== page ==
With its Liberal bandwagon and organized strategic voting, this was an election like few others. Among other things it gave the Liberals the first-past the-post winner’s bonus, which brought them a majority of seats, even in Quebec. Some newly elected Liberal MPs who had been encouraging NDP supporters to help elect a minority Liberal government were apologetic: “I was expecting a minority government.” A vast number of voters were left frustrated at having to vote against something on October 19, saying, “Never again – next time I want to vote for my first choice.”A voter’s anguished letter to Justin Trudeau went viral: “I did not vote for you. I voted against the alternative … Change the electoral system.”
Fair Vote Canada welcomed Justin Trudeau’s promise to make every vote count:
Never again should we face a one-party, one-man government elected by a minority of voters. We urge you to work with all Parties and enact voting rules for a true and modern representative democracy in time for the next election …We are calling on you to design a voting system for Canada in which every ballot delivers equal representation.
Specifically, the Liberal platform promised to study electoral reform, including both proportional representation and preferential ballots in single-member districts, and implement one of these options in time for the next election. Preferential ballots, not coincidentally, help centrist parties, which hope to be everyone else’s second choice. In 2013, Stéphane Dion noted that “preferential voting … does nothing to correct the distortion between votes and seats and the under-representation of national parties compared to regional ones.”
Hopefully, few in the Liberal Party expect such a partisan quick fix to be acceptable. As Dennis Pilon showed in the last issue of Inroads, only proportional representation will make every vote count.1
The 2015 election under proportional representation: A simulation
It is tempting to speculate about the impact proportional representation would have had on voters’ decisions, but that is wishful thinking. We do know that changing electoral systems changes the incentives that affect the kinds of decisions that voters (and parties) make. Hence, not insignificant number of voters would have voted differently under PR, but we cannot know just how. What we can do – as a starting point to demonstrate how PR in Canada would work – is look at what the votes cast on October 19 would have produced under a proportional voting system.
Note that no one is proposing a classic “list-PR” system, where all legislators are chosen from party lists. The consensus of supporters of PR in Canada is in favour of a Mixed Member Proportional (MMP) system like in the ones used in Germany, New Zealand and Scotland. Here I’ve used the MMP model designed by the Law Commission of Canada (see box), which was supported by the NDP and Green MPs and half the Liberal caucus in a vote in the House of Commons on December 3, 2014.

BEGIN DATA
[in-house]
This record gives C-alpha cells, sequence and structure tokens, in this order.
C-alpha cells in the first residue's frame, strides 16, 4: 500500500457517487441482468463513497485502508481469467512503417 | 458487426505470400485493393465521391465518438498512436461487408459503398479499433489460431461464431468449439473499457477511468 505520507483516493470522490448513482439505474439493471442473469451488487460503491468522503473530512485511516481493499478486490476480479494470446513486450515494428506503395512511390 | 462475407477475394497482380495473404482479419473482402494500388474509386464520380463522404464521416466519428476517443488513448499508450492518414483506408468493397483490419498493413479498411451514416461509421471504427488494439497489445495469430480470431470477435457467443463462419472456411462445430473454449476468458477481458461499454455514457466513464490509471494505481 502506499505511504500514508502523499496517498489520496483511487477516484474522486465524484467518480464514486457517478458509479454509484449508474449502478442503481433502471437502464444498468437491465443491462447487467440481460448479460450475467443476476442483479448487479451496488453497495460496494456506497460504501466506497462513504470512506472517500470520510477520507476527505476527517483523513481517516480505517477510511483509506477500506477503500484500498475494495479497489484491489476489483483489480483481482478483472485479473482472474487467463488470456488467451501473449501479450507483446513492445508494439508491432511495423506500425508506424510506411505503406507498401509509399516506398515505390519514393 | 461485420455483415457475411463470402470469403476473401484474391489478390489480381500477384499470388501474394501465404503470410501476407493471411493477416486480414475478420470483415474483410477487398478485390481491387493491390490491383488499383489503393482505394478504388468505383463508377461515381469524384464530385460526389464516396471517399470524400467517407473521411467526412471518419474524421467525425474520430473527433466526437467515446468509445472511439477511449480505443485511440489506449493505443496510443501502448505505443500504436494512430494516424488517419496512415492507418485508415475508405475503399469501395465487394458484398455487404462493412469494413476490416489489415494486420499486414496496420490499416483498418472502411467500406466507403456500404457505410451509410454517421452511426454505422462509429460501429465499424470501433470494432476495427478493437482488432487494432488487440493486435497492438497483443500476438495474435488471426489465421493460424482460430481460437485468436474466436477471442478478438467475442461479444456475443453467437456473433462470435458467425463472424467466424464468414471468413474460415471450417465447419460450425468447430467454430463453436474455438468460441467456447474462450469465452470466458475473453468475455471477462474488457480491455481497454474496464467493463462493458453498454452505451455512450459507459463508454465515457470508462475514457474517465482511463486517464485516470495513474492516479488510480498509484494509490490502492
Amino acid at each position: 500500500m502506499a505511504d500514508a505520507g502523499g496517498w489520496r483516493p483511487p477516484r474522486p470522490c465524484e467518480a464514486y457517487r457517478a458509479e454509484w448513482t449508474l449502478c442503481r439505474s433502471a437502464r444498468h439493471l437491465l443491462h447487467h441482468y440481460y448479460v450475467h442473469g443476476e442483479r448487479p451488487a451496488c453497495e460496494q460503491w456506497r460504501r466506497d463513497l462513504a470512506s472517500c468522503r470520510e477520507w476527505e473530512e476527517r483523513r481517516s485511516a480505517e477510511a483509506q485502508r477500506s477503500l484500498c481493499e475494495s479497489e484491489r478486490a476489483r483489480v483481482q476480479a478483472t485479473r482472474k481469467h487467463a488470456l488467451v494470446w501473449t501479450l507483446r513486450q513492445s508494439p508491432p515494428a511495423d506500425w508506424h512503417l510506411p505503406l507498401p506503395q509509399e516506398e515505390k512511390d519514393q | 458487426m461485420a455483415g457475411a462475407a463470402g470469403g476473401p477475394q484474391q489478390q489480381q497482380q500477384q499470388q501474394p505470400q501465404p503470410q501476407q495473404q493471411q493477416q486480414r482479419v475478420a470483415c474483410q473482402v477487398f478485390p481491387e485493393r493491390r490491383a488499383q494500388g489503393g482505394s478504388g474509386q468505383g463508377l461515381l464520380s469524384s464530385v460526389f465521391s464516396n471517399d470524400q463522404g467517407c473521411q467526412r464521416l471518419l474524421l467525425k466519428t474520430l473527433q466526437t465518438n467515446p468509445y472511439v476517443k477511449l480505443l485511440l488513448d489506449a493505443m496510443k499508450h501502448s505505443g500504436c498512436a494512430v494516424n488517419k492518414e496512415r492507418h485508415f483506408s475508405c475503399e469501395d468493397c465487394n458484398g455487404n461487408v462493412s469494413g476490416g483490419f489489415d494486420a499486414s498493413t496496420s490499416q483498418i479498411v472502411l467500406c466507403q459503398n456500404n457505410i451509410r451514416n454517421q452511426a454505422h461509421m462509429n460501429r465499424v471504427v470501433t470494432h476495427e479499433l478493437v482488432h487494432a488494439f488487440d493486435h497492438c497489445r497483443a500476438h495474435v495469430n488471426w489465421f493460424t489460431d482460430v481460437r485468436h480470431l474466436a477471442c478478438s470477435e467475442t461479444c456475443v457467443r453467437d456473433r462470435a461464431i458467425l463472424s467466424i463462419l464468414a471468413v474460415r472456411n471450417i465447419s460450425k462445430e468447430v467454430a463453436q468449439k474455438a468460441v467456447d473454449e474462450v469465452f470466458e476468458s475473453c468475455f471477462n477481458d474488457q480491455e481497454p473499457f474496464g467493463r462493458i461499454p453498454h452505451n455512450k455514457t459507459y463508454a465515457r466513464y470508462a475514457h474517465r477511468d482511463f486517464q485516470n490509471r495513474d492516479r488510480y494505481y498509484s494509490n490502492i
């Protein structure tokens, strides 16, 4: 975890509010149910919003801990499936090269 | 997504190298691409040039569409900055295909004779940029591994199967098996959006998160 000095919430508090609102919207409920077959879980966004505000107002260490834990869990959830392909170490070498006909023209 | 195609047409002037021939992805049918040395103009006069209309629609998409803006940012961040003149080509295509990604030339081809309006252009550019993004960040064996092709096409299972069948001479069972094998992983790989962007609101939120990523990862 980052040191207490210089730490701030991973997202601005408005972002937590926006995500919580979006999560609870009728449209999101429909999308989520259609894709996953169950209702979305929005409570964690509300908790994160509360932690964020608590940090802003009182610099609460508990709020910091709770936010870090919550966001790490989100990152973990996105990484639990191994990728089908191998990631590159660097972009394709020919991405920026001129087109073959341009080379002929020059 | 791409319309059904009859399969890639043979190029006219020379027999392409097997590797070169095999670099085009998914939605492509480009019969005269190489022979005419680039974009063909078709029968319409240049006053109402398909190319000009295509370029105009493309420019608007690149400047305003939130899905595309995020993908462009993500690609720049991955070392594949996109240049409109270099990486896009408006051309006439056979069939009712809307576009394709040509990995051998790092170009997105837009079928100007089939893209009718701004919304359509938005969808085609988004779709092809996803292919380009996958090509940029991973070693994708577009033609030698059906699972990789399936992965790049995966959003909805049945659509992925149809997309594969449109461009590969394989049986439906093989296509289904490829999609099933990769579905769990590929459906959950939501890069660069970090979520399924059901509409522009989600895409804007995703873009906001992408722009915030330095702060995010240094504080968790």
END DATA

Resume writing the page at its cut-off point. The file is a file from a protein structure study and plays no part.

It was also supported by former Conservative Brent Rathgeber, then sitting as an independent. Rathgeber was persuaded by the fact that, with two votes, you can vote both for the party you want in government and for the local candidate you like best regardless of party. You don’t have to worry about hurting your party, since it’s the second (regional) ballot that determines the party makeup of the legislature. (In New Zealand, about 32 per cent of voters split their ballots in this way.) MPs can thus win support from constituents of all political stripes on the basis of their efforts in the riding, support they bring with them into the House of Commons, enabling them to act more independently.
The Law Commission’s 2004 report Voting Counts: Electoral Reform for Canada recommended, “Within the context of a mixed member proportional system, Parliament should adopt a flexible list system that provides voters with the option of either endorsing the party ‘slate’ or ‘ticket,’ or of indicating a preference for a candidate within the list.”2
Similarly, Fair Vote Canada’s 2015 campaign supported only models which respected the need for all MPs to face the voters. And leading Liberal MP Dominic Leblanc told Fair Vote Canada, “I support reforms to add elements of proportional representation that also ensure that Members of Parliament remain directly accountable to their constituents first and foremost.”
This requires regions small enough to make the regional MPs accountable. Regions larger than 18 MPs would require a “bed-sheet ballot” to list the regional candidates of all parties. The Law Commission report was explicitly inspired by the models of Scotland, which has regions of 16, and Wales, which has regions of 12.